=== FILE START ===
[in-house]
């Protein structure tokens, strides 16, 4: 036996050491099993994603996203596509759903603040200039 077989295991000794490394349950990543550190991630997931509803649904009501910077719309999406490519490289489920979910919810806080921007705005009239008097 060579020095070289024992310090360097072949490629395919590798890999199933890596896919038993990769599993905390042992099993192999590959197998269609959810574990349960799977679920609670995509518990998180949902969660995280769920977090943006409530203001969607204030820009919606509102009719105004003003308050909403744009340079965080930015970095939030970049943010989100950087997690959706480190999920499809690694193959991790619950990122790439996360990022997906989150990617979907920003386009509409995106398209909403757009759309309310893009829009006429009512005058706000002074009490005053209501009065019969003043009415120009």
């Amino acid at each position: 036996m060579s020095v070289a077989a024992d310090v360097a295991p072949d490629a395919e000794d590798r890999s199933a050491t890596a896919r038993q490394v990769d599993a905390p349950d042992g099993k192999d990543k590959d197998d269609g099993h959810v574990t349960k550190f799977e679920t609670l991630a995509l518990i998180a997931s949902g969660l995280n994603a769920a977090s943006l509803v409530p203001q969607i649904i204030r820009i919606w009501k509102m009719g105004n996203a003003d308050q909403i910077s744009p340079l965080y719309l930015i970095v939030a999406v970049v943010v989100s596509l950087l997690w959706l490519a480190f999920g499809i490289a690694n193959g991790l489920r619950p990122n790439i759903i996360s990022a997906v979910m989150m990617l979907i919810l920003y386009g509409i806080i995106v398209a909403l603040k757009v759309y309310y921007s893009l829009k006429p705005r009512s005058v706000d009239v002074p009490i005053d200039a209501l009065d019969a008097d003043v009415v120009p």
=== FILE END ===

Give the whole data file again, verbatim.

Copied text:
[in-house]
């Protein structure tokens, strides 16, 4: 036996050491099993994603996203596509759903603040200039 077989295991000794490394349950990543550190991630997931509803649904009501910077719309999406490519490289489920979910919810806080921007705005009239008097 060579020095070289024992310090360097072949490629395919590798890999199933890596896919038993990769599993905390042992099993192999590959197998269609959810574990349960799977679920609670995509518990998180949902969660995280769920977090943006409530203001969607204030820009919606509102009719105004003003308050909403744009340079965080930015970095939030970049943010989100950087997690959706480190999920499809690694193959991790619950990122790439996360990022997906989150990617979907920003386009509409995106398209909403757009759309309310893009829009006429009512005058706000002074009490005053209501009065019969003043009415120009």
């Amino acid at each position: 036996m060579s020095v070289a077989a024992d310090v360097a295991p072949d490629a395919e000794d590798r890999s199933a050491t890596a896919r038993q490394v990769d599993a905390p349950d042992g099993k192999d990543k590959d197998d269609g099993h959810v574990t349960k550190f799977e679920t609670l991630a995509l518990i998180a997931s949902g969660l995280n994603a769920a977090s943006l509803v409530p203001q969607i649904i204030r820009i919606w009501k509102m009719g105004n996203a003003d308050q909403i910077s744009p340079l965080y719309l930015i970095v939030a999406v970049v943010v989100s596509l950087l997690w959706l490519a480190f999920g499809i490289a690694n193959g991790l489920r619950p990122n790439i759903i996360s990022a997906v979910m989150m990617l979907i919810l920003y386009g509409i806080i995106v398209a909403l603040k757009v759309y309310y921007s893009l829009k006429p705005r009512s005058v706000d009239v002074p009490i005053d200039a209501l009065d019969a008097d003043v009415v120009p």